Anthony Vinters shares his enthusiasm for radio, which excites and motivates students of all ages.
Ask any GCSE student of science what the effect is of cutting an electric circuit with a pair of scissors if it is carrying a current. Stock answer: the current stops. True, with direct and low frequency alternating currents. But at radio frequencies the current doesn't stop: it oscillates backwards and forwards between the broken ends radiating energy that we can use to carry our voice vast distances across the ocean.
In spite of its ubiquity, the huge majority of people have no understanding of what radio is, how it works, or what it can do. The educational charity STELAR (Science and Technology Through Educational Links with Amateur Radio) has been working steadily for 10 years to educate teachers, and through them their pupils, to enjoy radio as an activity in school. While the science of radio is for GCSE and above (with a unit in communications in the piloting science for the 21st century GCSE), all secondary pupils can thrill to radio communication.
People wrongly think that the aim of amateur radio is to speak to people.
What really gives the buzz is taking charge of the science and technology allowing communication with others at the furthest reaches of the planet (and space). Like astronomy, radio science is one of those rare areas in science where the interested amateur can make a real contribution. It is not by chance that about 80 per cent of Nokia's development staff are radio amateurs. Globally, communications are worth somewhere in the region of $200 billion (pound;103 billion) and growing daily.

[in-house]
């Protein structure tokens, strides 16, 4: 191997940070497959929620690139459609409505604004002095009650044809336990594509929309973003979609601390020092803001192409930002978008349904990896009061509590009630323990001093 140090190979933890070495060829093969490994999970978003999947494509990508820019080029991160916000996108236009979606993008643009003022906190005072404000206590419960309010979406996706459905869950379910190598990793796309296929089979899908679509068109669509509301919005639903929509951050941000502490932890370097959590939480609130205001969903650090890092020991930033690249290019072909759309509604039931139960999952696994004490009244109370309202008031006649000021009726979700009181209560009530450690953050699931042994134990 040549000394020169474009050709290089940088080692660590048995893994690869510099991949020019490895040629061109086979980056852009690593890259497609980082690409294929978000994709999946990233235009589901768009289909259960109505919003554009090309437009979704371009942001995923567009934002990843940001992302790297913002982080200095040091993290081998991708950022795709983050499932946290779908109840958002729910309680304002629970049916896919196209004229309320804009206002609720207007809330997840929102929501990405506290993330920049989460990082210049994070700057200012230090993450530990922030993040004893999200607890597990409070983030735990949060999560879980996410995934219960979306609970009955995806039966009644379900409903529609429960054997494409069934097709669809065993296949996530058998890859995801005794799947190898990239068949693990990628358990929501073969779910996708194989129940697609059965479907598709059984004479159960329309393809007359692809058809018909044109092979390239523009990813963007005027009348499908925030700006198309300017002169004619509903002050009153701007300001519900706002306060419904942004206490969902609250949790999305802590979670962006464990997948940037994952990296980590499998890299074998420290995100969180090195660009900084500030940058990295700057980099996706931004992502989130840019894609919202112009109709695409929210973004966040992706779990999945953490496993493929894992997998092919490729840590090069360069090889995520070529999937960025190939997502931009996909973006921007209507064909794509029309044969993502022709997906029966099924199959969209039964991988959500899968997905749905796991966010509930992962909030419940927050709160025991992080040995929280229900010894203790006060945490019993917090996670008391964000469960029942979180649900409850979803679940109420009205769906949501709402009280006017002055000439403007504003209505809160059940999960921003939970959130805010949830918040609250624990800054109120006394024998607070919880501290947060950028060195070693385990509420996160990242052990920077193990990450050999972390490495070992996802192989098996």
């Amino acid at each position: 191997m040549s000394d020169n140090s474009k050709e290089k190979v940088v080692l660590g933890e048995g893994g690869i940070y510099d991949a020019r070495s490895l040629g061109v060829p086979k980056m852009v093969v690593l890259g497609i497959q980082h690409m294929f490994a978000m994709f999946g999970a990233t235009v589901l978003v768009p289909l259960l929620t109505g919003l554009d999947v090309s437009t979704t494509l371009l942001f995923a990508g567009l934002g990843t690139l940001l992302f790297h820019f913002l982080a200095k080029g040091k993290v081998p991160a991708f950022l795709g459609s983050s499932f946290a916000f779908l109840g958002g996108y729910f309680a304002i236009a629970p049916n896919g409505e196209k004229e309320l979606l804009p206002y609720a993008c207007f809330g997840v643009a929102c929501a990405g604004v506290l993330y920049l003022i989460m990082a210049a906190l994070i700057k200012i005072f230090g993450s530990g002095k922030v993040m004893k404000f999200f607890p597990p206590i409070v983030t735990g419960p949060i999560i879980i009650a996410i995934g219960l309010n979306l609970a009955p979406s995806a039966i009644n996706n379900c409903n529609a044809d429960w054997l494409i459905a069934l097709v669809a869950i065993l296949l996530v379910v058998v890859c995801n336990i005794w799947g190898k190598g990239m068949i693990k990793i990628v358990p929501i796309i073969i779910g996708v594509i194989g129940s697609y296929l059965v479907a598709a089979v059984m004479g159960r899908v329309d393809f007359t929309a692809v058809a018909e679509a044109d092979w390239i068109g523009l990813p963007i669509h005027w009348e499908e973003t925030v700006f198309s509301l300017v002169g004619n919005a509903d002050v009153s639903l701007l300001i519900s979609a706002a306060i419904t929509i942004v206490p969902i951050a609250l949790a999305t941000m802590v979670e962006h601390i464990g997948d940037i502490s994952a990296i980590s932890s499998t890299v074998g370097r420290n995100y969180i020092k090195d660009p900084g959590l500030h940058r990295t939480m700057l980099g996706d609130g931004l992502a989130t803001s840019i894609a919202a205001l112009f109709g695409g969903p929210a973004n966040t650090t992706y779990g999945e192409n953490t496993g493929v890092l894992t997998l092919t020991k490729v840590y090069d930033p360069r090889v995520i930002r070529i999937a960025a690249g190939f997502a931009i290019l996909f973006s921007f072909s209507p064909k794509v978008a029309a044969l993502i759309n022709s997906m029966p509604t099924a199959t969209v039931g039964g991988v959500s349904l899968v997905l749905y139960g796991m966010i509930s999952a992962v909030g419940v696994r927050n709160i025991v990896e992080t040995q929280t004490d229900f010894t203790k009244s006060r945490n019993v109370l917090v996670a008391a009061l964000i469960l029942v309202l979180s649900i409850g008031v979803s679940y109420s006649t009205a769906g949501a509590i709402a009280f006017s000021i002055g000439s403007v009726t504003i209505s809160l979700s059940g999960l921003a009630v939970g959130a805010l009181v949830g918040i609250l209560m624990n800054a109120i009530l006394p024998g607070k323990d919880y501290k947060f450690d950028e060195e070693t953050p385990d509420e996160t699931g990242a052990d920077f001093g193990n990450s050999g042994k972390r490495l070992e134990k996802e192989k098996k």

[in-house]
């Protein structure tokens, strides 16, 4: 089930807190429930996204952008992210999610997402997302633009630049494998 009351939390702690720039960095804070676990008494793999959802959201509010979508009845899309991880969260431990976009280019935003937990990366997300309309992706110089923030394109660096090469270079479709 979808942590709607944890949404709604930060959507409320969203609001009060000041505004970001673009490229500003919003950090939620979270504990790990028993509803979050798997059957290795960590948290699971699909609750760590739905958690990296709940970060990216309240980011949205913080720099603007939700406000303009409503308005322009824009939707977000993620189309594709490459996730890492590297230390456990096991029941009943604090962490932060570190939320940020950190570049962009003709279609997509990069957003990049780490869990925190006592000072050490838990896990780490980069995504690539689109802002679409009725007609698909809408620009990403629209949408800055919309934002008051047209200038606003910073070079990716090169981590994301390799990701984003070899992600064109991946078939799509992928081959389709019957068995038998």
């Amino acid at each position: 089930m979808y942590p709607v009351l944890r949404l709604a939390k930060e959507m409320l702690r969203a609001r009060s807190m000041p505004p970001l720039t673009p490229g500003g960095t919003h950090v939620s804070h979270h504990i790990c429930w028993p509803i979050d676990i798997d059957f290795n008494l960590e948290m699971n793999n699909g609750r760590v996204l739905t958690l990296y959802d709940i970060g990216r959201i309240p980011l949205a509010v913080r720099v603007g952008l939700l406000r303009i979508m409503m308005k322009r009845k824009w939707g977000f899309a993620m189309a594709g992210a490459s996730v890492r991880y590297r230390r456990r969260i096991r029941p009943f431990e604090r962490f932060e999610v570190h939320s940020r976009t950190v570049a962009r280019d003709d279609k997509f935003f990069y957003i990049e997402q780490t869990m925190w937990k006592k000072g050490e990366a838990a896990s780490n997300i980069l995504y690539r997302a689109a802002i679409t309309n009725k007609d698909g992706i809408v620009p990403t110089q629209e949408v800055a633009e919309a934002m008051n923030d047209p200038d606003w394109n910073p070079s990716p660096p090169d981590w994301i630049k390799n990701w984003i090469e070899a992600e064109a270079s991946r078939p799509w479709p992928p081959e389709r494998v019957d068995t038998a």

But what is the science involved in radio? Briefly, one has to generate a high frequency electric current, process it to make it carry an intelligent signal, launch it into the air and capture it at the far end, recovering the intelligence.
Generating such a high frequency current is a technical challenge as it has to be absolutely stable in terms of its frequency. The physics of this involves feedback and the use of a crystal to make a highly stable "clock" that can produce millions of changes in a small electric current each second. The action of the crystal is similar to that of the pendulum in a grandfather clock; it acts as a stable reference for the master oscillator of the radio.
Impressing the intelligence onto this rapidly changing current is called modulation. Students of A-level mathematics and physics may be familiar with the process of adding sine waves together and the products generated as a result. Radio modulation is an excellent practical example. This is one way in which speech can be placed onto a radio wave.
The speech waveform is added to that of high frequency current in a modulator circuit and it "changes its shape". It is these subtle changes in shape of the waveform that can be recovered and turned back into sound.
Coils, resistors, and capacitors are all bread-and-butter devices studied in A-level physics, yet unfortunately dealt with in such a way that pupils think they have little to do with the "real world". They seem simply the plaything of the examiner. Put these components into a communications circuit, though, and they become something capable of sending our thoughts and words across the world. It seems such a pity that most A-level students have little chance to experience the sheer wonder of it. Here is where your radio club can literally turn people on. For primary pupils, the thrill of contacting far-off places has many cross-curricular benefits, from enhancing history and geography to building self-confidence. And it shows them science in action.
Standing waves are studied in most A-level courses. Reflecting a wave back onto itself can make it radiate energy as sound, as in a brass instrument, or a radio wave will radiate electromagnetic energy. This is how many types of radio antennas work.
To illustrate the practical application of standing radio waves, I show the class a dipole antenna which I use as a portable antenna when working away from home. I get up at 4am to catch the sunrise. At that hour I can hook on to some distant radio station using a maximum of five watts of power since as the sun comes over the horizon, the ionosphere above the surface of the Earth behaves as an occasionally perfect mirror for radio waves, reflecting them to distant lands.